Pecan Pie with no Corn Syrup

Pecan pie adapted for readers in Germany! If you are looking for a recipe which is not sickenly sweet, but actually makes you taste the wonderful pecans, this recipe is for you! Needless to say that this recipe does not require any corn syrup and is made with molasses instead. If you have difficulty getting hold of pecans, you may as well use walnuts instead.

Pie mit Pecannüssen oder Pecan Pie

If you have ever had the chance to eat a pecan pie in North America, you probably know that this is one of the sweetest pies there is. Main reason for it being corn syrup, which helps set the filling and which also gives this typical gooey texture. I remember distinctly taking one bite in Canada and almost had to spit it out because it was so very, very sweet. It probably didn’t help that Canadian Thanksgiving happened to take place when my German tastebuds had not yet gotten used to the sweetness levels so very common in North America. So when I tried to replicate the recipe here in Germany, I knew that I didn’t want to use corn syrup. Not only because I try to avoid it but also because corn syrup is hard to come by. I believe you will need to order it online, I have not yet seen it in a German store. Instead we are going to use molasses (Zuckerrübensirup) as this has a wonderful caramel flavor and we are going to use four eggs to bind the filling together. Typically you use between 2-3, but as there is no corn syrup, this is my solution. Let me know if you try it!

Pie mit Pecannüssen oder Pecan Pie

Pecan Pie with no Corn Syrup

Serves: One 20-23cm/8-9 inch ∅ pie or springform
Prep Time: 30min Cooking Time: 40-55min Total Time: 1 hr 30min

This pecan pie with no corn syrup was adapted so that it can be made with German ingredients and has a substantially less amount of sugar.


  • Pie Crust (for a lot of tips, please check this blog post)
  • 150 grams of all-purpose flour
  • 1 tablespoon of brown sugar
  • 70 grams of cold butter
  • 1 tablespoon of vinegar
  • Cold water

  • Filling
  • 80 grams of butter
  • 4 eggs
  • 100 grams of molasses
  • 60 grams of brown sugar
  • 1 teaspoon of vanilla extract
  • 1/4 teaspoon of salt
  • 220 grams of pecans (if you live outside of North America, you may wish to replace with walnuts instead)



For the pie crust mix flour and sugar into a large bowl. Add the cold butter in chunks and work into crumbs quickly. I usually do this by hand. Add the vinegar and a dash of water. Try working into a ball, only add about a tablespoon of water at a time, you should be able to form a ball, but it can still be crumbly. Cover and chill for half an hour or overnight.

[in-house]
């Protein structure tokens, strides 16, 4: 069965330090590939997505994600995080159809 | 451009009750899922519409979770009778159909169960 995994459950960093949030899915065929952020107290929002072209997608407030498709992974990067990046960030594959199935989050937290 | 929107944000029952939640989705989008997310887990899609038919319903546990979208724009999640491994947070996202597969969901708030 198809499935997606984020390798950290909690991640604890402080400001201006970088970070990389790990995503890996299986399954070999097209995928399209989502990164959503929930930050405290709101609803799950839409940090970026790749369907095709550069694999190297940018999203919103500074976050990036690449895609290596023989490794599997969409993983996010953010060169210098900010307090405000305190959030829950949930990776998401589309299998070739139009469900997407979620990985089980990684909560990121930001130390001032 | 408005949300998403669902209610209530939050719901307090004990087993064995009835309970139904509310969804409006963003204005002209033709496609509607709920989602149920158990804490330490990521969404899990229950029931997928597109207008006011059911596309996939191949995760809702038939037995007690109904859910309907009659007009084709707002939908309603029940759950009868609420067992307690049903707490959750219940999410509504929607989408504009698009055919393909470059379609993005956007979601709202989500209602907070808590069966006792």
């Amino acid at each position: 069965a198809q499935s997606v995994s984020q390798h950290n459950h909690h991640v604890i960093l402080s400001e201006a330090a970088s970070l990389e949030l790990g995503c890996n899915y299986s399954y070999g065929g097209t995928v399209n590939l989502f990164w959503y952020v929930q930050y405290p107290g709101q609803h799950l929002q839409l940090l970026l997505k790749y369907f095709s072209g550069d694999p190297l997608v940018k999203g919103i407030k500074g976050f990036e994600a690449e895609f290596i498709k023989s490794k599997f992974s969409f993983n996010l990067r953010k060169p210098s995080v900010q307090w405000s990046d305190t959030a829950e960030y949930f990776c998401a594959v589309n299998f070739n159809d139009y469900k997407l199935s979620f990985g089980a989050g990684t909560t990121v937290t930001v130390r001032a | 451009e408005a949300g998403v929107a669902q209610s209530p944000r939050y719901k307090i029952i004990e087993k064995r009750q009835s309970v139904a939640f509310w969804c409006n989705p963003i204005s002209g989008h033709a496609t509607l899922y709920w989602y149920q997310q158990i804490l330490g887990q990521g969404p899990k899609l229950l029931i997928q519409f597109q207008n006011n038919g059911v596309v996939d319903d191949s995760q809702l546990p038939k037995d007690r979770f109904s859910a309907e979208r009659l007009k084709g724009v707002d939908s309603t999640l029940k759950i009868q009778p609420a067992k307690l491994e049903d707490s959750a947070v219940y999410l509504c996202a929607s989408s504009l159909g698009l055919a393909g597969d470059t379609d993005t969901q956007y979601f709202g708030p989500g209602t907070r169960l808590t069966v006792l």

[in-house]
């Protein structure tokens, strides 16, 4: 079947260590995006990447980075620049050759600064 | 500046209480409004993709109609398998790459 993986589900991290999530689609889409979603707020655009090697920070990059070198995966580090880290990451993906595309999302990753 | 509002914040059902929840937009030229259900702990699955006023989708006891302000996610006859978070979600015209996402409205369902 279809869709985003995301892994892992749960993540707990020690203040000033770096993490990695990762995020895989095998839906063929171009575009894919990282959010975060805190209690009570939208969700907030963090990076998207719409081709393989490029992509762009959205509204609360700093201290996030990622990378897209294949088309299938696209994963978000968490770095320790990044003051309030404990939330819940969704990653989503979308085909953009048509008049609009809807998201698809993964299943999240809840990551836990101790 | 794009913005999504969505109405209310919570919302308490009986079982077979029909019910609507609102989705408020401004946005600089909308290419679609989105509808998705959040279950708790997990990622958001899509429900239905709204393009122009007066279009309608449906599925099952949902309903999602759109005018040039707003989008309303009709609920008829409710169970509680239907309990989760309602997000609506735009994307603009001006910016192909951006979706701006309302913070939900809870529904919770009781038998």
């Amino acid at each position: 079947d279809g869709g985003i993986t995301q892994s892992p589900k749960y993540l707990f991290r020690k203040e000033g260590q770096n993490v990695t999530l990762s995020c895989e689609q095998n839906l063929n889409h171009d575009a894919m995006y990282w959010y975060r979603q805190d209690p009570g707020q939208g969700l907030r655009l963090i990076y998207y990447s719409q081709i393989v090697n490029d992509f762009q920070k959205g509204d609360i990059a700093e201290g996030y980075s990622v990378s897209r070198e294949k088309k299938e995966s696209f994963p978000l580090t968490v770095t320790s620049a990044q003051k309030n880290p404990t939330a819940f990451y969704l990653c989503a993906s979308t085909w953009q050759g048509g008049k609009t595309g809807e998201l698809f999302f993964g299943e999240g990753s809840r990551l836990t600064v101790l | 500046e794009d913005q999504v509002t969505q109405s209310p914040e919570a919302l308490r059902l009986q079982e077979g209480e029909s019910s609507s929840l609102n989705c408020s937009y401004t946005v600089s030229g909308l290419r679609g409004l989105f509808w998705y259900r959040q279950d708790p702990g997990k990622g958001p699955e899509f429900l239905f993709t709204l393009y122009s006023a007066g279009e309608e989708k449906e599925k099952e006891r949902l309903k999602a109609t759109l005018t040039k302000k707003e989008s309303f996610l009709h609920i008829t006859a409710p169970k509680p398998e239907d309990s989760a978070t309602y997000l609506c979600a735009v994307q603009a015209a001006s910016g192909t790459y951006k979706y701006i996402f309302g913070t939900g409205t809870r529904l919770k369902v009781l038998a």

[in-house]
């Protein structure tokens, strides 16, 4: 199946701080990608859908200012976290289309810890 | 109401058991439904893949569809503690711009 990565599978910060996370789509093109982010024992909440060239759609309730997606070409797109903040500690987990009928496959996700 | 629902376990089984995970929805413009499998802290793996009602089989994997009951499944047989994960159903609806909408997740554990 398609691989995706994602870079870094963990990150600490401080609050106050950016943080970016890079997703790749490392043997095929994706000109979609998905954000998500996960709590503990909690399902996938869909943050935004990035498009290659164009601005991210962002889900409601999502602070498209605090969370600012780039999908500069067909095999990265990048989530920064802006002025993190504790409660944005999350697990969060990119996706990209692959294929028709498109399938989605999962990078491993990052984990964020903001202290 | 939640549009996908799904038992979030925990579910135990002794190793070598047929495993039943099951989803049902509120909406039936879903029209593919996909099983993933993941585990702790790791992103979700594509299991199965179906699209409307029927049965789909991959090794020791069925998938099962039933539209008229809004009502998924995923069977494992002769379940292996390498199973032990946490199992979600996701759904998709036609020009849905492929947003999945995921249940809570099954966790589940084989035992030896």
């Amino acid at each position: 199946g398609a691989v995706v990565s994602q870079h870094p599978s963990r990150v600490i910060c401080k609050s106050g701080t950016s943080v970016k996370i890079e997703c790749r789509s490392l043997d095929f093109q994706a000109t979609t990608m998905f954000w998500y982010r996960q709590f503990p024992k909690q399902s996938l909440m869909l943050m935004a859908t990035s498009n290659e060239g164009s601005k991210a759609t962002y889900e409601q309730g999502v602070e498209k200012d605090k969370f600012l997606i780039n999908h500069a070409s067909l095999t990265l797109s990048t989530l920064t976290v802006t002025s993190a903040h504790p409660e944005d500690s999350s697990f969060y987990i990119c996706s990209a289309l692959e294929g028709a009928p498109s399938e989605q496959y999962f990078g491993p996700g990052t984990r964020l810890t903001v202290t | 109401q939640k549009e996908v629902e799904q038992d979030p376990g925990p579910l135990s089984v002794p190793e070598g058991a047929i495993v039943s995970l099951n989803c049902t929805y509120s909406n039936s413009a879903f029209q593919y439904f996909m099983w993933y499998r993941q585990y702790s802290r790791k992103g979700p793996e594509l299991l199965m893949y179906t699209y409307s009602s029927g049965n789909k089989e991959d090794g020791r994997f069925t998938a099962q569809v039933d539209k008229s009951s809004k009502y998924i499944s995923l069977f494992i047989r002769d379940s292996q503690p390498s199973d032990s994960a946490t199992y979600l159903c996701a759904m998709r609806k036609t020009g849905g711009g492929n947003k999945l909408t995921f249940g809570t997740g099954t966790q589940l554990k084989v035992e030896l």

Preheat oven to 180 degrees Celsisus and roll out dough on a lightly floured surface into a circle larger than your pie form. Pie forms are usually about 23cm/8-9 inches, you can also use a springform or tarte form. You may wish to crimp the edges for it to look pretty, how I do that, you can see in this video. We will need to blind bake the pie crust. This will help for the pie crust to bake evenly and for it to hold the filling. I usually place parchment paper I first crumbled a bit and then straightened again on top of the pie crust and weigh it down with dry rice/beans. Bake for about 15min, then take away rice/beans and parchment paper and bake for another 5-10min until your dough start to have a little bit of color. I usually store a jar with the dry rice/beans so that I can re-use for the next blind bake.


Meanwhile for the filling melt the butter and set aside. Then whisk eggs, molasses, sugar, vanilla extract and salt in a bowl, add the slightly cooled-off butter and mix again. I usually add about 160 grams of the nuts, combine it briefly and then pour into prepared pie crust. It is OK if the pie crust is still hot. The remaining 60 grams of nuts I like to arrange on top in a nice pattern.


Reduce oven temperature to 160 degrees Celsius and bake pie for about 40-55 minutes. The center should still wiggle a little when you give the pie form a nudge. The pie will continue baking after you take it out. So make sure not to bake too long as it will otherwise get dry. This pecan pie can be served warm or cold and freezes nicely.

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  • Reply
    Friday September 30th, 2022 at 09:45 PM

    Jenny, auf so ein Pecan-Pie-Rezept habe ich ja heimlich gehofft. Da kenne ich sonst nämlich auch nur die viel zu süßen amerikanischen – deine Version klingt super! Und passt (finde ich) einfach perfekt in den Herbst.

    • Reply
      Friday September 30th, 2022 at 11:24 PM

      Danke für die tolle Idee des Blogevents!

  • Reply
    Sunday October 9th, 2022 at 09:48 AM

    Das Cornsyrup-Dilemma kenne ich auch – das hast du wunderbar gelöst 😉

  • Reply
    Monday October 17th, 2022 at 04:45 PM

    Wow, wie lecker sieht deine Pie aus!

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